And so we continue the “Summer of Sequels” with Star Trek Beyond. The third installment of Star Trek no longer has J.J. Abrams at the helm, though he’s still producing (Side note: I find it hilarious that Abrams was criticized for making Trek movies that felt too much like Star Wars, and then he made an amazing Star Wars film). It’s now in the hands of Justin Lin, who’s credited with saving the Fast & Furious franchise. Combine Lin’s franchise mojo with a screenplay written by Simon Pegg (who doubles as Star Trek‘s Scotty) and Doug Jung, and you get Star Trek Beyond, a fun, action-packed movie stuffed with Trek nostalgia. It’s more cohesive than Star Trek Into Darkness, but it still has some issues…
After venturing into deep space for three years (with two more still to go), the crew of the U.S.S. Enterprise makes a provisions stop at the Federation’s new Yorktown base. There, they encounter Kalara (Lydia Wilson), whose ship was attacked in a nebula by an alien named Krall (Idris Elba), leaving her ship and crew trapped on an uncharted planet. Captain Kirk (Chris Pine) sets out with his crew to rescue Kalara’s crew, until the Enterprise itself is attacked and its crew is taken captive by Krall. With the help of alien Jaylah (Sofia Boutella), who’s been stuck on the planet for years, Kirk, Spock (Zachary Quinto), Chekov (Anton Yelchin), Bones (Karl Urban), and Scotty must rescue Sulu (John Cho), Uhura (Zoe Saldana), and the remaining crew and thwart Krall’s plan to destroy Yorktown.
It’s not a great story, but at least there’s not a scene devoted entirely to Alice Eve’s boobs. The good parts are Kirk having an existential crisis about being a captain with Starfleet, losing himself in deep space, and oh yeah…daddy issues. Spock also has an existential crisis about whether his responsibilities lie with Kirk and Starfleet or with building a new Vulcan society. We also get some great moments between Bones and Spock on a mismatched-partner adventure across the planet, Scotty being Scotty (i.e., the best part of every Star Trek film), and newcomer Jaylah kicking alien ass and blasting good music (or as she calls it “the beats and the shouting”) like Public Enemy’s “Fight the Power” and Beastie Boys’ “Sabotage.”
But the not so good part of the story? There’s so much going on that Sulu and Uhura get the short end of the stick. They’re relegated to the sidelines as captives while everyone else enjoys the action (though poor Chekov doesn’t have it great either since he basically follows Kirk around everywhere). Sure, they figure out what Krall is doing, but that just means they’re plot drivers at best. For Uhura, this isn’t anything new. These movies have yet to figure out how to best utilize her without her story being dependent on Spock.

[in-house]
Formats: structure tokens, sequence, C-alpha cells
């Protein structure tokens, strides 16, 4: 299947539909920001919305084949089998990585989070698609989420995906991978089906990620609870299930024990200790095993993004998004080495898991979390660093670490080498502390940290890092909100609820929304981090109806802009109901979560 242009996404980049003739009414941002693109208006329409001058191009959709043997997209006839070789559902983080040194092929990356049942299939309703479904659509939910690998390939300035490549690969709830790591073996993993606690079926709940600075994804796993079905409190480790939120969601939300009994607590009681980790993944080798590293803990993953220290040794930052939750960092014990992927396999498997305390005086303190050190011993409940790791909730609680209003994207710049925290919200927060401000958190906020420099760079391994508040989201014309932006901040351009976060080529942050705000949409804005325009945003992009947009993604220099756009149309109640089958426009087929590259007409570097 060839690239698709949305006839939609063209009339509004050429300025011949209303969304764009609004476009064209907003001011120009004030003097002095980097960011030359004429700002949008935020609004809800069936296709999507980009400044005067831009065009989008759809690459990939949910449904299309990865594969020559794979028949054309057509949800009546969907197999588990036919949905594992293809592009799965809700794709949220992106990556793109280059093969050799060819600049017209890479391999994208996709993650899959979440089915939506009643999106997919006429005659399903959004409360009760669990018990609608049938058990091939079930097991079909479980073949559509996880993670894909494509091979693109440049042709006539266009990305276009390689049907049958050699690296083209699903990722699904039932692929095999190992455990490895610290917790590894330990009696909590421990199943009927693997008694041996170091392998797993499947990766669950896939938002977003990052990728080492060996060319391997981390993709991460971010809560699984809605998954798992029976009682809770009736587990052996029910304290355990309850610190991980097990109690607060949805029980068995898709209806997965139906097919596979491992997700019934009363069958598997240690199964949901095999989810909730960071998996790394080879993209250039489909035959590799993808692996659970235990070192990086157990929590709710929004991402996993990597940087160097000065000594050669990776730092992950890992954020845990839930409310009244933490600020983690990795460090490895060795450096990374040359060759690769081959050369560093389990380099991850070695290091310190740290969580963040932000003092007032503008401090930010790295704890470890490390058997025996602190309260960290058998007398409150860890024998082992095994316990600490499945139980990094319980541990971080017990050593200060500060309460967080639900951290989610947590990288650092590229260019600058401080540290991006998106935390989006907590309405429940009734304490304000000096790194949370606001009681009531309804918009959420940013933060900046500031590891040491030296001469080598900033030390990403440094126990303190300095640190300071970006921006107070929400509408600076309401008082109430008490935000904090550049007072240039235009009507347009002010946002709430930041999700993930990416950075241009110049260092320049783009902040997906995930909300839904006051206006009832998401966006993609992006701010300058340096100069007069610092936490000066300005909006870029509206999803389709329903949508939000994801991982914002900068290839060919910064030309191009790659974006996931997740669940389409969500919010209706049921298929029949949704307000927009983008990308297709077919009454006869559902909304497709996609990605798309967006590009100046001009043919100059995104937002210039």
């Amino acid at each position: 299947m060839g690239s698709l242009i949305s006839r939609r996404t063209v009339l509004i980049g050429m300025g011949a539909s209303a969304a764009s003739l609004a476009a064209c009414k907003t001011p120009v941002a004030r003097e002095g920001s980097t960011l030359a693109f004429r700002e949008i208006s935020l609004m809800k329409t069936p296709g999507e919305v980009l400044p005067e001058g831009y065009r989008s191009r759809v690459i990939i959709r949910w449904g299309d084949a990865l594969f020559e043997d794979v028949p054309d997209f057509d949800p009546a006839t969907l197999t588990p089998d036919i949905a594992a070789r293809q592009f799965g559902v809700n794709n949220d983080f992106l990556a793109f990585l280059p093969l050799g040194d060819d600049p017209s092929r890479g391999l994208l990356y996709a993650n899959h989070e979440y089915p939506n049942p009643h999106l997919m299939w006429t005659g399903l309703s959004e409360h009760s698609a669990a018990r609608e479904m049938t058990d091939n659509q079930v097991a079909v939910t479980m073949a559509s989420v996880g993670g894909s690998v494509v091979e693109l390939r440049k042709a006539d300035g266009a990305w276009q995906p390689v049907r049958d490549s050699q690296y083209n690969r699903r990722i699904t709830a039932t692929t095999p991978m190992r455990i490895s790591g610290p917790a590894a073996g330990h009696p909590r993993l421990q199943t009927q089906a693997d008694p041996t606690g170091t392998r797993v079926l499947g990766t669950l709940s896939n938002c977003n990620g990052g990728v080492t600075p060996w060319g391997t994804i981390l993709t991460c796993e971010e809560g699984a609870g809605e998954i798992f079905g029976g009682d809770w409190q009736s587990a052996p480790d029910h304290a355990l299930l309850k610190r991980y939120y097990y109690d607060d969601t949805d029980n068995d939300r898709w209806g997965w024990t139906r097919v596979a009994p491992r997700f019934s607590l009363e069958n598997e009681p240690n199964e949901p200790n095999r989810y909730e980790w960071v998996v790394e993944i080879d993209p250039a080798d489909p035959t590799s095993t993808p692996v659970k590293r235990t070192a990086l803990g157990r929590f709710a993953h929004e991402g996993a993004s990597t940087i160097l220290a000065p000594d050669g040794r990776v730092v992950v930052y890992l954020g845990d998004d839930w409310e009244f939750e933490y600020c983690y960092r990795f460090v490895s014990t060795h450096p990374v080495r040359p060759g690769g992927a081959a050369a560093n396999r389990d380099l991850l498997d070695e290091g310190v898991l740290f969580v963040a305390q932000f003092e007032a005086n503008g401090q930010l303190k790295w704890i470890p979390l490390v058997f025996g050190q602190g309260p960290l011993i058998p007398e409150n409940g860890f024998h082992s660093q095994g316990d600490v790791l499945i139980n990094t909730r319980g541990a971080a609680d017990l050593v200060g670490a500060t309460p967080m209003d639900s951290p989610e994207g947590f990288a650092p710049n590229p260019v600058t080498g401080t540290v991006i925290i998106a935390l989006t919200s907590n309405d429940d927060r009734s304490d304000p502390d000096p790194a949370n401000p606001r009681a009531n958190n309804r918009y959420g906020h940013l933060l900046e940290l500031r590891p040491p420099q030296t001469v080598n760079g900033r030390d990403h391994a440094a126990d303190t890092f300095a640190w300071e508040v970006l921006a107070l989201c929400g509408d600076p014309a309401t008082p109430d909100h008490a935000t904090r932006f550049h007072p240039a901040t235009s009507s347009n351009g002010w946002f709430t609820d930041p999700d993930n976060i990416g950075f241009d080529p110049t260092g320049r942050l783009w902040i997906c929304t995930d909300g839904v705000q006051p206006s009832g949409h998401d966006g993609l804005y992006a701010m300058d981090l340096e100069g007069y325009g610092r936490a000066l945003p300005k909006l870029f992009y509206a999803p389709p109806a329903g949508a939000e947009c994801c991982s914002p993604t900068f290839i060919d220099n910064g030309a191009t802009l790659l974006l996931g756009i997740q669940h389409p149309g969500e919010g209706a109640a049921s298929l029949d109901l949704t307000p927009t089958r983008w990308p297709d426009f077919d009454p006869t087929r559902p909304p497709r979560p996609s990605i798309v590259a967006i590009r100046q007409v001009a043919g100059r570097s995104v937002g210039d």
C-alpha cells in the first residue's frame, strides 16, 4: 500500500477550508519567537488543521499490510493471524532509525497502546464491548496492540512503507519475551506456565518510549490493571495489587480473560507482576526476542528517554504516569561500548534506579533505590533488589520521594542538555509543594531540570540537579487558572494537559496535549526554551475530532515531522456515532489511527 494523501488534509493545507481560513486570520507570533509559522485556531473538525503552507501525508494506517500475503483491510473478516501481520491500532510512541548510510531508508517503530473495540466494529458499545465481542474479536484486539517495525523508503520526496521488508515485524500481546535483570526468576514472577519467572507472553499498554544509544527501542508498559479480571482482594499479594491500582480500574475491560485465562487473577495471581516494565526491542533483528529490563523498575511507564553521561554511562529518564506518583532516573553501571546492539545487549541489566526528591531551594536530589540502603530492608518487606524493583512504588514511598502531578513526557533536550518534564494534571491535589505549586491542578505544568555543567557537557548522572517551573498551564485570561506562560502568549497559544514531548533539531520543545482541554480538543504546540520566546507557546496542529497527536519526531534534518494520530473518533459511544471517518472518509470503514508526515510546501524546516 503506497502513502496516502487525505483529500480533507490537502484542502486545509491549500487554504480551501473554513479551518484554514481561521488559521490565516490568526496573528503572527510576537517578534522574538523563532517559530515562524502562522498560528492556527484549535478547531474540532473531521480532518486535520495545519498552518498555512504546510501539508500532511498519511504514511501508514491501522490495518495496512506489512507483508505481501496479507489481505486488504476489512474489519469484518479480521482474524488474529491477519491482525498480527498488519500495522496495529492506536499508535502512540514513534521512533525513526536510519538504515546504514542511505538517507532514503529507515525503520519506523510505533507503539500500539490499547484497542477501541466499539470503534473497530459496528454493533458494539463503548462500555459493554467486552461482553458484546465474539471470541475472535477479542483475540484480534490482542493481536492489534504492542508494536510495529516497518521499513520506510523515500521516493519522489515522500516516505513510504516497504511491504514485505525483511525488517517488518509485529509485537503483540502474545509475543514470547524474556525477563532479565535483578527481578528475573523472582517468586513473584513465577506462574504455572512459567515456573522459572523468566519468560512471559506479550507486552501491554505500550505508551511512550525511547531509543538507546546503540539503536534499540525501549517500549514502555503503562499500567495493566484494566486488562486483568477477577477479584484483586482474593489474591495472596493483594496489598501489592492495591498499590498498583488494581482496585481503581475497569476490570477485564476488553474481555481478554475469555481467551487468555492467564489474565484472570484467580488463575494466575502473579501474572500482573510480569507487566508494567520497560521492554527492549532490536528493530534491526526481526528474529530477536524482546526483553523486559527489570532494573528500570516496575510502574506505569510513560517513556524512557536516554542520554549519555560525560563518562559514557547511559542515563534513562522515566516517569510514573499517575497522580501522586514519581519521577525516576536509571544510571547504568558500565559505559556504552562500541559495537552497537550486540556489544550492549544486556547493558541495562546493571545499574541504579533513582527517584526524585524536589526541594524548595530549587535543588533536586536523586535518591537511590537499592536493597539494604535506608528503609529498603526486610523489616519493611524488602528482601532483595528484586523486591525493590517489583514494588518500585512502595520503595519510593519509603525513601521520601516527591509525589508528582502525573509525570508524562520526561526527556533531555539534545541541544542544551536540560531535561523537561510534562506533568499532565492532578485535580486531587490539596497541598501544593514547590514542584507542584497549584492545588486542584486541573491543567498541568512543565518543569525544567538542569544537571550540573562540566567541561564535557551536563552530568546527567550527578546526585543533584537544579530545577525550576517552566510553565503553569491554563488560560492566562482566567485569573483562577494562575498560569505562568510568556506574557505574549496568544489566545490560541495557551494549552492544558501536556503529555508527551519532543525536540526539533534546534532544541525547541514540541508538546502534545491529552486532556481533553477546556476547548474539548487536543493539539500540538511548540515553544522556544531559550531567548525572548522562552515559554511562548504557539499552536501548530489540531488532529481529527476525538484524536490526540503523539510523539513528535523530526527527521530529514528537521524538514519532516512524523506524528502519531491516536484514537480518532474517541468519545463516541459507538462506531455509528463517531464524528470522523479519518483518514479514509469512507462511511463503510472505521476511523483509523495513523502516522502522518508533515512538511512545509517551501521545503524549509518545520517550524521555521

As for Sulu, everyone made a huge deal about him being gay, and it was five seconds (if that) of him greeting his husband at the base. That’s quite a lot of internet freakout for five seconds of what felt more like a concocted press game than inclusive storytelling. Worse, the filmmakers mentioned that Sulu had a kiss that they cut. Look, I understand ditching it if it didn’t feel authentic, but by taking it out, it seems non-committal, which just adds to the “doing it for press” feeling. We could also argue that the fact the filmmakers felt the need to make a big deal about Sulu being gay only draws more attention to how being gay is still viewed by many as “otherness,” which defeats the purpose of LGBTQ representation.
Krall is also a huge waste, given how talented Idris Elba is. He throws Kirk around and yells at Uhura, but that’s the extent of his villain factor. Even his story is lame. He’s only out for revenge against the Federation and Starfleet because he and his crew got lost on a mission, and no one found them. Not exactly stakes-raising motives. It’s a lot like Khan from Into Darkness. Seems scary, but doesn’t really do much that makes you concerned for Kirk and the Enterprise crew. I think Star Trek may have a villain problem.
Interesting how all of the actors of color are the ones who don’t have well-developed characters, don’t get a lot of screentime, or are covered in makeup. Coincidence or inclusivity problem? Hmm…
But what the story lacks, the movie makes up for with special effects and cool visuals (With a $185 million budget, those special effects and visuals better be good). For the most part, everything looks awesome. Krall’s ship is constantly surrounded by a swarm of what looks like “bees” (They’re ships), and the way the swarm moves through space and attacks other ships is pretty impeccable. And the panning views across the Yorktown base is like Inception meets Halo. Ironically, the more practical stunts, like Kirk driving a motorcycle on the ground, make the CGI look glitchy and cheap.
This Star Trek is also more “throwback” with more references to the TV show and movies. Kirk saying his life is “becoming episodic” is a hilarious joke about the show. And Kirk’s toast to “absent friends” references toasts made by William Shatner’s Kirk and Patrick Stewart’s Piccard. There’s also a beautiful tribute to Leonard Nimoy that Quinto’s Spock gets to build his story around. (I’m barely scraping the surface on these easter eggs, by the way.) If you love old Star Trek, you’re going to have a blast.